In the rush to develop biofuels, forests are burned in Asia to clear land for palm oil, and swaths of the Amazon are stripped of diverse vegetation for soya and sugar plantations for ethanol.
The campaign [for sustainable biofuel standards] is driven by evidence that developers in the two Asian countries have burned vast tracks of rain forest to grow palm oil. The fires unleash millions of tons of carbon dioxide and smoke that shroud entire areas of Southeast Asia in eye-watering smog for weeks at a time.

The Netherlands is Europe’s biggest importer of palm oil, used in a wide range of supermarket products as well as a fuel oil supplement. One Dutch company has plans [as of 2005] to build three 50 megawatt power stations exclusively running on palm oil.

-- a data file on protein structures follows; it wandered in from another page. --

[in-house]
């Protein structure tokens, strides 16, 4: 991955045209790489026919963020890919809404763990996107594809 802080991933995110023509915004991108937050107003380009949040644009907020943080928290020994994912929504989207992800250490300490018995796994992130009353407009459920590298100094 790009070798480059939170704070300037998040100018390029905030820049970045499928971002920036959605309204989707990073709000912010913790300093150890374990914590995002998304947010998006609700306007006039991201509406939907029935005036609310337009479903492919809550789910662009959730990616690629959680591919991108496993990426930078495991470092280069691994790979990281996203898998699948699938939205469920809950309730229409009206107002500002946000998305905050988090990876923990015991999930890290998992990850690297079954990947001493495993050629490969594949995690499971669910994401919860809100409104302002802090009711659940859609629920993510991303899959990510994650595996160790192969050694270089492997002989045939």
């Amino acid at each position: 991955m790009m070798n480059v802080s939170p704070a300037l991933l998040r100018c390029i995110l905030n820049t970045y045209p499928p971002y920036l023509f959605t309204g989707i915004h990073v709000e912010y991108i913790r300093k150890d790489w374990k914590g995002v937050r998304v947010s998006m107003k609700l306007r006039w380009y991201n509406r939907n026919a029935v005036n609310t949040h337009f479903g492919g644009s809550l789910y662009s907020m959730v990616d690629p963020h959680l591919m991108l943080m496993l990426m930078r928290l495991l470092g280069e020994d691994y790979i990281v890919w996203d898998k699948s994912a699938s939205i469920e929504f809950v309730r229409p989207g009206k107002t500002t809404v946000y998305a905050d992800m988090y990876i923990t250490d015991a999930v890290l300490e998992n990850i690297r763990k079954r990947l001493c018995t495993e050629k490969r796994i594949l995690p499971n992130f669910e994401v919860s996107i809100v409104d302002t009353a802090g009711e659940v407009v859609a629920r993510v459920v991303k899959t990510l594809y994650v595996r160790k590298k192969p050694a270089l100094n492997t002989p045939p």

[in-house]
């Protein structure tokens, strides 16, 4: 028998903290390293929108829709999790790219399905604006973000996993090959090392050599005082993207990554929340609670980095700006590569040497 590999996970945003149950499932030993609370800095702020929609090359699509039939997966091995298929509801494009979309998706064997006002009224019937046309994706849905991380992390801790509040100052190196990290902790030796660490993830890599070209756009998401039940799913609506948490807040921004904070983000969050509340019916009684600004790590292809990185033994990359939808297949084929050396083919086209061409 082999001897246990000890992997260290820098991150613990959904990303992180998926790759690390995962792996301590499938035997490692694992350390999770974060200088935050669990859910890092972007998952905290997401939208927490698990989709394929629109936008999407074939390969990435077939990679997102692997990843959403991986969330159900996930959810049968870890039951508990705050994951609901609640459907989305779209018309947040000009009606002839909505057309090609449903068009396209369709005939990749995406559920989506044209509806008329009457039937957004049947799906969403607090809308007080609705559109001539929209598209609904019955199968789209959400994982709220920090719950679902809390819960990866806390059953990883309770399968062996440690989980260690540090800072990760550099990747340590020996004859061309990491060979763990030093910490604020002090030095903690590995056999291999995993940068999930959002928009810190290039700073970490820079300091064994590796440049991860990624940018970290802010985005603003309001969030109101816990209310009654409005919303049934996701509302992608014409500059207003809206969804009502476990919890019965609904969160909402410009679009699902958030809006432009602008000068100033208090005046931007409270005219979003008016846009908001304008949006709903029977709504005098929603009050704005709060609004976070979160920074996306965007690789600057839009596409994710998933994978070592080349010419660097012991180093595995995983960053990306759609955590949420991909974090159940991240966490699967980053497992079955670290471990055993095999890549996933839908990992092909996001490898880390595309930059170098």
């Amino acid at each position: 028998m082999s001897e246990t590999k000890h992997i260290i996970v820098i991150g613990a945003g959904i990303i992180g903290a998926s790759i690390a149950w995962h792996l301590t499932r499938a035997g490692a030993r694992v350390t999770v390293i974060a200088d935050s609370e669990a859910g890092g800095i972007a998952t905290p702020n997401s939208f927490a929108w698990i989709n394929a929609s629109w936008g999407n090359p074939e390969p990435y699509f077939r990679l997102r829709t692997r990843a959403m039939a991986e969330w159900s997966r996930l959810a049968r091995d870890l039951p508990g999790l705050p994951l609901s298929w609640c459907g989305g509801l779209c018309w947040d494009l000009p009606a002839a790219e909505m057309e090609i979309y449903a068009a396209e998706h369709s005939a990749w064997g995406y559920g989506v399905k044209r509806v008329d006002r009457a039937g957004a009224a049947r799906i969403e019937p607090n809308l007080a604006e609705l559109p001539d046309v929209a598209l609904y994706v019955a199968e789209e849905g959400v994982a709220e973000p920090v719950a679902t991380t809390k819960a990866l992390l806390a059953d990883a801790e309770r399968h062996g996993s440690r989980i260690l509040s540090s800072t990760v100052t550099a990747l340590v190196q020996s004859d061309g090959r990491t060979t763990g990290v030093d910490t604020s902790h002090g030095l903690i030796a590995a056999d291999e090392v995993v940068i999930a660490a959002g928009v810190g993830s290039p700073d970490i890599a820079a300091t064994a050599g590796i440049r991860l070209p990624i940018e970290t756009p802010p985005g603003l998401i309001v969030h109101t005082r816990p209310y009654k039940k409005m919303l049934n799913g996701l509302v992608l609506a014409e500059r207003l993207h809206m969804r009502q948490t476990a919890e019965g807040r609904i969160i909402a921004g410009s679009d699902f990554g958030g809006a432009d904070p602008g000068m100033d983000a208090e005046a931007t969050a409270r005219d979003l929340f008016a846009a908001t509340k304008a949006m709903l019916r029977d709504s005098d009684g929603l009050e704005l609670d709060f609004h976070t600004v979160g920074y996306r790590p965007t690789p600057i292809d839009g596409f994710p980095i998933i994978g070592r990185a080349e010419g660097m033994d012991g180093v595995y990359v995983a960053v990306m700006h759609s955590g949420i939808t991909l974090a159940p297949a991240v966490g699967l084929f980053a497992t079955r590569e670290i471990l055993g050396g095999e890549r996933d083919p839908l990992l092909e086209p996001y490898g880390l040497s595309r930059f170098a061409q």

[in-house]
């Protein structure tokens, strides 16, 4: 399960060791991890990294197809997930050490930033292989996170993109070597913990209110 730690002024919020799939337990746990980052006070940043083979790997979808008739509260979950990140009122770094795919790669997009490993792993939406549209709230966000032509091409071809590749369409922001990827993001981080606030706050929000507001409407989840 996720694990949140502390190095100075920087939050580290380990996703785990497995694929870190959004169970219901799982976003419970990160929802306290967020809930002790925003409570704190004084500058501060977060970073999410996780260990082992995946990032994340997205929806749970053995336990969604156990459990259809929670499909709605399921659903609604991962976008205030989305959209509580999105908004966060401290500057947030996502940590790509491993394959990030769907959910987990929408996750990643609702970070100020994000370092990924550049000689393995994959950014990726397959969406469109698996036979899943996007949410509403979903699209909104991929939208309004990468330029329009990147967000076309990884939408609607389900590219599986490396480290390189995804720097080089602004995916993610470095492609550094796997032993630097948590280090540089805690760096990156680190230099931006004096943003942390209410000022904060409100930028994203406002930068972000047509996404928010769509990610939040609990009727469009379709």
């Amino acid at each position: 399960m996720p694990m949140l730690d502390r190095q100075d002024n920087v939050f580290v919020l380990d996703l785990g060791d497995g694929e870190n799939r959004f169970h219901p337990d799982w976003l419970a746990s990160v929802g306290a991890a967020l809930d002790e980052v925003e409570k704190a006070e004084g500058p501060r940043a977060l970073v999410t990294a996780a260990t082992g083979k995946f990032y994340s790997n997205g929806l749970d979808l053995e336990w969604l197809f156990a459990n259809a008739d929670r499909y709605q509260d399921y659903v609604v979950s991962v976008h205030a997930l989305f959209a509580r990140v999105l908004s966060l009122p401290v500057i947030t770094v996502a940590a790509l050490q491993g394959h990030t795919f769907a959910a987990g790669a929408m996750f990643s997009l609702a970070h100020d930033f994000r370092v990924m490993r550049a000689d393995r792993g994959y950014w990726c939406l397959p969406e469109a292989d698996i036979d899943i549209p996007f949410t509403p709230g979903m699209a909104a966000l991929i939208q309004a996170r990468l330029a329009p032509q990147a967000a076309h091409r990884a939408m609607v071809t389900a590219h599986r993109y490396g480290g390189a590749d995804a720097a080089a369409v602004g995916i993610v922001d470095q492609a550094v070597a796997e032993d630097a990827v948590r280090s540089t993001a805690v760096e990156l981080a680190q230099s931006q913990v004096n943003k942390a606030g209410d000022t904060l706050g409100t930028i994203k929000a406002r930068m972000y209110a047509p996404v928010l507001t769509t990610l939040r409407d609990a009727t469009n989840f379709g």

This is part of a hurried effort by The Netherlands to produce biofuels, which is not just an internal environmental decision but a reaction to stringent limits on carbon emissions imposed by the EU and a response to skyrocketing oil prices. To promote the use of biofuels, the Dutch government has created a basket of tax incentives. The government is rethinking the consequences of the push.

The Cramer Commission, which conducted the study, has recommended “a track-and-trace system to follow a [sustainably developed] product from plantation to power plant, like an express delivery package”. This may be a good test case for RFIDs. The original goods/packaging could be peppered with the minute ID tags. Enough should survive each step so the provenance of the goods could be determined. Not to say there wouldn’t be problems (e.g., diluting the ‘sustainable’ products with non-sustainable oil) but my experience with certificate programs suggests that they are quite difficult to enforce. Every bit helps.

homeland security and spatial data–the local version

Tuesday, April 3rd, 2007